“My name is Indra Kumari Rai and I am a farmer. I have always struggled with water management during the dry season, which has affected my agricultural production in the past.
The equipment provided by Karuna Shechen has improved water management in my vegetable garden and has had a significant impact on my farm. It has not only increased my agricultural production, but also improved the quality of the crops. I hope to generate enough income to send my sons to good schools and provide them with better opportunities.”

Indra Kumari Rai’s testimony highlights the interdependence of factors in multidimensional poverty. Food security is conditioned by water management, which in turn conditions other aspects of people’s lives, especially economically.

It is crucial for people living in these poor and climate-challenged regions to have both the tools to optimize the use of resources, to feed themselves sufficiently without overexploiting the land, and the mechanisms to be resilient in the face of uncertainties and seasonal fluctuations.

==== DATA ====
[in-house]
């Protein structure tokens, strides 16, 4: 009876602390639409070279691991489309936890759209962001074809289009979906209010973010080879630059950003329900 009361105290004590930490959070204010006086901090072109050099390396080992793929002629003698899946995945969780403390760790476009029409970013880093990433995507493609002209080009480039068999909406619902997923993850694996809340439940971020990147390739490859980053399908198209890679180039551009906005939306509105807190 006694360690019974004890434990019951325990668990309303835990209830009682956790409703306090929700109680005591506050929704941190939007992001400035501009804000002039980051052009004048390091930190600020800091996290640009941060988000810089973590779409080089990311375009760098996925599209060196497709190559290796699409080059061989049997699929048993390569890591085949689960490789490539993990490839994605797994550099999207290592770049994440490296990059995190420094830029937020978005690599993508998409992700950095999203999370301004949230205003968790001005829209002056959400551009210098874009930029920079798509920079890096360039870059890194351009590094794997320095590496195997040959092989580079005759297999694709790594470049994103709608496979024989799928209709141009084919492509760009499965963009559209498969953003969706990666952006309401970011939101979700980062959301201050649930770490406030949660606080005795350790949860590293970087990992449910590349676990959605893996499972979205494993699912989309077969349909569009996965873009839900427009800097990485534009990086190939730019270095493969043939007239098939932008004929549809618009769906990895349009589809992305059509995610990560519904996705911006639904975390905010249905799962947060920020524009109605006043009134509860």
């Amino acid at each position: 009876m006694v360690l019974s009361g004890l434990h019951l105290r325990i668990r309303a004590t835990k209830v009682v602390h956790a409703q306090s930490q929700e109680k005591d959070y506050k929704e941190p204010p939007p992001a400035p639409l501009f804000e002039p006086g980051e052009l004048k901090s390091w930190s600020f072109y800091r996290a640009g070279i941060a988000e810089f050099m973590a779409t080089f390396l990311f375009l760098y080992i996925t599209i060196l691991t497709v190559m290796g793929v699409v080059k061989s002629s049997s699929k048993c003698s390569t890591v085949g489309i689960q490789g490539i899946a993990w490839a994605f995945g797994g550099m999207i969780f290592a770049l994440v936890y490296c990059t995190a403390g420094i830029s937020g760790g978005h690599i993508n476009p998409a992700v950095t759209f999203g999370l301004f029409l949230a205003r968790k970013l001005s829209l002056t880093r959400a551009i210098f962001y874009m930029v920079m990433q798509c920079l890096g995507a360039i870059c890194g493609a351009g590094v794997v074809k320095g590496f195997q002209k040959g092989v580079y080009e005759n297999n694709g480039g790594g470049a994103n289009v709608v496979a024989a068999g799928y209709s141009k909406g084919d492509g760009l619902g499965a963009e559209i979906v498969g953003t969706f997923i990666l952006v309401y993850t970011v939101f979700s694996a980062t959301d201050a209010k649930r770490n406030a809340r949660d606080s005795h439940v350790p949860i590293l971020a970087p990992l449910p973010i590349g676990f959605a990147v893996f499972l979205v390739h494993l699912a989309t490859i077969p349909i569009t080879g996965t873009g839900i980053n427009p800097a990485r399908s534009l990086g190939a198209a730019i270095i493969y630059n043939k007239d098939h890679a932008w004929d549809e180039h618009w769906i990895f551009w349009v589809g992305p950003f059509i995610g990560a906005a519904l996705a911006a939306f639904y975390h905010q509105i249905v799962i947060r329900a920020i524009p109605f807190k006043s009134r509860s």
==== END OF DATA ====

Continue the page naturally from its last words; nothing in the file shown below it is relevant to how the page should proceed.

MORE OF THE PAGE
Food insecurity in India and Nepal

In India, as in Nepal, the already difficult climates are increasingly unfavorable to agriculture, with variations in monsoons, decreasing water levels in the water tables, heat waves, and impoverishment of the land. The populations, mostly rural (between 65 and 70% in India) live on the yields of their own crops which depend on climatic conditions. The communities suffer from malnutrition, and because of their poverty – 20% of the population lives below the national poverty line – access to imported products is difficult to envisage in these regions whose isolation increases the price of food.

Malnutrition is responsible for three out of four child deaths in India. Malnutrition not only threatens the survival of children, but also severely hinders their physical growth and cognitive development from infancy to adolescence and adulthood. India is home to one third of the world’s stunted children.

Karuna-Shechen therefore implements holistic programs to accompany communities, taking into account various aspects to create a lasting positive impact: water management, food security and nutrition, promotion of sustainable agricultural practices, economic development and community engagement.

Let’s take action against malnutrition in India and Nepal

Indra, Aarti, Lal, Menka, Man et Surender are farmers accompanied by Karuna’s food security programs and tell us about the solutions they have implemented and the impact they are having. 

Water : a precious resource

In India and Nepal, access to and management of water are major issues: the level of groundwater is decreasing, reducing the underground water reserves year after year. This is due to the sharp reduction in rainfall, damage to canal systems, excessive irrigation and the lack of rainwater harvesting programs.